Take each and every cup, bowl, container, whatever you place on your scale and weigh it. Then use a permanent marker and write the weight on it. So when you forget to tare, or already have something in the container, you can do the math and figure the true weight.

mivigliotti's picture
mivigliotti

Great advice!

 

mivigliotti's picture
mivigliotti

I threw out my starter as it just wasnt active anymor. i dont know what happened I had activity after the initial 2 dasys and when I discarded and fed I never got anymore activity. Anyone have any reason why?

 

Anyway I started over.

MangoChutney's picture
MangoChutney

Part two is more to the point, but here are the two parts of Debra Wink's research into why starters go quiet for a day or two after having been very active for a couple of days, even though they are not dead, and how to prevent that stage in the process.

http://www.thefreshloaf.com/node/10856/

http://www.thefreshloaf.com/node/10901/pineapple-juice-solution-part-2

 Note that you don't have to use this method.  I didn't, when I made my starter.  Understanding what is happening, though, lets you decide whether or not to stick it out without acidifying your next culture.

mivigliotti's picture
mivigliotti

I will read this but did i do anything wrong i followed the tartine book to the T.

MangoChutney's picture
MangoChutney

It does not sound like you did anything wrong.  I think if you had stuck with it, the culture would have started bubbling again.  So in that sense, throwing it out was a mistake, but not what you were doing up until then.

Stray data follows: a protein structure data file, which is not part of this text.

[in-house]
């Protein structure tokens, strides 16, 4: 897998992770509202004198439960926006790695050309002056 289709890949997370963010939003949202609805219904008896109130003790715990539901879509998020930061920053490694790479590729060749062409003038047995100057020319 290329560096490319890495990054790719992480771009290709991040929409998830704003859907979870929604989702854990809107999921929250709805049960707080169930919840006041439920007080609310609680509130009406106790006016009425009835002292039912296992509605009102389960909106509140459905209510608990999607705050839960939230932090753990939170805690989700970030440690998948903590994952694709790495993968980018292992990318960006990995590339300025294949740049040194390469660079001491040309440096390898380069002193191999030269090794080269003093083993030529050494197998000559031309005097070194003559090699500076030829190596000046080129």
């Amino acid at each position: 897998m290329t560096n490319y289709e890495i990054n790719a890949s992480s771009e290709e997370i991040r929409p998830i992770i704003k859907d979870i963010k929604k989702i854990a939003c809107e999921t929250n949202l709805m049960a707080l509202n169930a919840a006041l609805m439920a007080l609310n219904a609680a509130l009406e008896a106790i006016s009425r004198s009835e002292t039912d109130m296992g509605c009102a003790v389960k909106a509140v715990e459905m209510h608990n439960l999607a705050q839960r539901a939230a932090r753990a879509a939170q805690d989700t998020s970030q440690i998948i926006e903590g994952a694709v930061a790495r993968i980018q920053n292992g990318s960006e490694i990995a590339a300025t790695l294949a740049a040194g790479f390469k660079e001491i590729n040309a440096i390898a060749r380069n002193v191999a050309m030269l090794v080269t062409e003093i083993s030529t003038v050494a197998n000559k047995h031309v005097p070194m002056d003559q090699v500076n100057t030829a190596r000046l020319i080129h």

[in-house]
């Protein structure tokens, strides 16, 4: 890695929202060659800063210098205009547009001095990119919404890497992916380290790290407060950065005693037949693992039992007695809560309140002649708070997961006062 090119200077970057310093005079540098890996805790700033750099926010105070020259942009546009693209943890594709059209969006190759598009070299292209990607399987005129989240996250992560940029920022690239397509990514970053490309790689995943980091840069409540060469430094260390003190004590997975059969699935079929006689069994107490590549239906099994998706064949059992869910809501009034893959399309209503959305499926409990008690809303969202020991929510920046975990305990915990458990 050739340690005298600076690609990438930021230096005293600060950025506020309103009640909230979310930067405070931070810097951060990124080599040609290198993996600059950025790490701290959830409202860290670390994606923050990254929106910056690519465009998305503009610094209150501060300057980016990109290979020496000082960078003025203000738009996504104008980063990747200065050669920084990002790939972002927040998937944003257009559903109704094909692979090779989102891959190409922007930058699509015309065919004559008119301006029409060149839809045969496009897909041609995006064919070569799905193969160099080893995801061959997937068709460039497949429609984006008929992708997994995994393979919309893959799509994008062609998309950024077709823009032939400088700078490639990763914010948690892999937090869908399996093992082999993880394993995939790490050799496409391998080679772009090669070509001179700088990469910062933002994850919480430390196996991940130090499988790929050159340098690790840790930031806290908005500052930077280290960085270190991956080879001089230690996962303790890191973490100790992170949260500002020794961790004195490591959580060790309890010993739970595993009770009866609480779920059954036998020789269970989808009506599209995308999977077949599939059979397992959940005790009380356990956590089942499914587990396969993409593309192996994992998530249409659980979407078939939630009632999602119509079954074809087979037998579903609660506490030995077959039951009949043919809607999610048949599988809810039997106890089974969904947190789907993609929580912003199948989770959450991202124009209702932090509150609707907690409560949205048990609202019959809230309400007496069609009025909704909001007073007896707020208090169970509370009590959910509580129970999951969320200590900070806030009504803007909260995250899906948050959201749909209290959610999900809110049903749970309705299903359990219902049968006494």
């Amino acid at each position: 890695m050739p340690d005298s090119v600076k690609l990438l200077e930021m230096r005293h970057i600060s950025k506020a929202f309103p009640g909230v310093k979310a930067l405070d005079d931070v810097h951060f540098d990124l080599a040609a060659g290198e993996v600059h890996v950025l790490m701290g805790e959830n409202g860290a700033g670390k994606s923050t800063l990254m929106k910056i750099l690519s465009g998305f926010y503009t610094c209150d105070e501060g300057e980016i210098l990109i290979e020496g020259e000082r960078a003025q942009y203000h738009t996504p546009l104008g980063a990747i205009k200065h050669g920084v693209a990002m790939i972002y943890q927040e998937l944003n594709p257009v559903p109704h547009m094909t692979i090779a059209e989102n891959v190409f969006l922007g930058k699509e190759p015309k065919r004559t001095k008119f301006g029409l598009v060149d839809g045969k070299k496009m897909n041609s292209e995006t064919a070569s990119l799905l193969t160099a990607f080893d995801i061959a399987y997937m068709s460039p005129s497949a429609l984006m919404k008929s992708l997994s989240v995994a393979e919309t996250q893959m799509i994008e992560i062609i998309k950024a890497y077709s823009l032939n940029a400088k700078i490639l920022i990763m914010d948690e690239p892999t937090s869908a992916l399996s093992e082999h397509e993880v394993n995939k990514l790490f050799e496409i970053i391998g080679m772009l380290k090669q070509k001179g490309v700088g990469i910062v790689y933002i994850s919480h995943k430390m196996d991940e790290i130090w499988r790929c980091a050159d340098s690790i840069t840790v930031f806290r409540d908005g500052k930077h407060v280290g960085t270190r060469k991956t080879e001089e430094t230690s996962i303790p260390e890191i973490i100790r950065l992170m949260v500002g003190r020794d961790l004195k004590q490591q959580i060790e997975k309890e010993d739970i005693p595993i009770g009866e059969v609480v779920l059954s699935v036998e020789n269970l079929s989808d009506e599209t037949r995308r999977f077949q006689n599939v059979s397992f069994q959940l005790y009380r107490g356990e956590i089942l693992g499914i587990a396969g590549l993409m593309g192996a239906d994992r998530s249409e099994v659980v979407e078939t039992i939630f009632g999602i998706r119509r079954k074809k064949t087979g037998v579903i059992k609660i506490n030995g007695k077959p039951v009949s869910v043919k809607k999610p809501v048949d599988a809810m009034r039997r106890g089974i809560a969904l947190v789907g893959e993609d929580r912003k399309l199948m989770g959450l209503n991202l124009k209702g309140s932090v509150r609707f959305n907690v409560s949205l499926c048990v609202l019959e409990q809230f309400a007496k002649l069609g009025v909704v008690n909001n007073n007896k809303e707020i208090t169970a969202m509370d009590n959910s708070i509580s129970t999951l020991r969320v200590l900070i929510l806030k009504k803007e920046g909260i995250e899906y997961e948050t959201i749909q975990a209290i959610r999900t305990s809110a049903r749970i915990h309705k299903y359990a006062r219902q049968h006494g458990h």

Traditional sourdough cultures are made by discarding 50% instead of 80%.  It is possibly more difficult to get one going when you discard 80%, but it should work.  Unless the culture gets moldy or starts smelling like rotten eggs, be patient with it until it settles down into growing what you want it to grow.

mivigliotti's picture
mivigliotti

Well it was just the beginning so I didnt lose much time but the new one I will take my time. Question for you is if i dont see bubbling am i still coninuing to discard 80% and feeding the same way?

MangoChutney's picture
MangoChutney

The Tartine Bread author wants to encourage the organisms that grow in the early part of each feeding cycle ("young"), but until you get a cycle going that might not be practical.  I would bet that he got there by experimenting with the more traditional method of discarding 50%, and only gradually discovered that he liked the taste better when he replaced more of the culture each time.  If it were me, I'd make a starter by replacing 50% once a day until I got past the part where it goes quiet because the culture's acid level isn't yet high enough.  That would be about one week unless you use the pineapple juice method.  Then I would start pruning it down to the "young" culture that Tartine Bread describes, by replacing 80% twice a day.

Think of it like cooking meat over some special wood.  First you get the fire going with cheaper and more easily lit material.  Then you convert it over to apple wood, or whatever, so you can cook.  You've got to get the fire of life going well in the starter, then you can start selecting for the desired flavor.

mivigliotti's picture
mivigliotti

As per the book he says feed once every 24 hours. I didn't get to a part where it says feed more than once in 24 hours.

MangoChutney's picture
MangoChutney

Okay, sorry.  I got confused because you were reporting morning and evening results.  Twice a day did seem awfully much for a new starter and I hadn't gone back to the book to check.  *grin* 

mivigliotti's picture
mivigliotti

Nope just once. Ill keep you updated.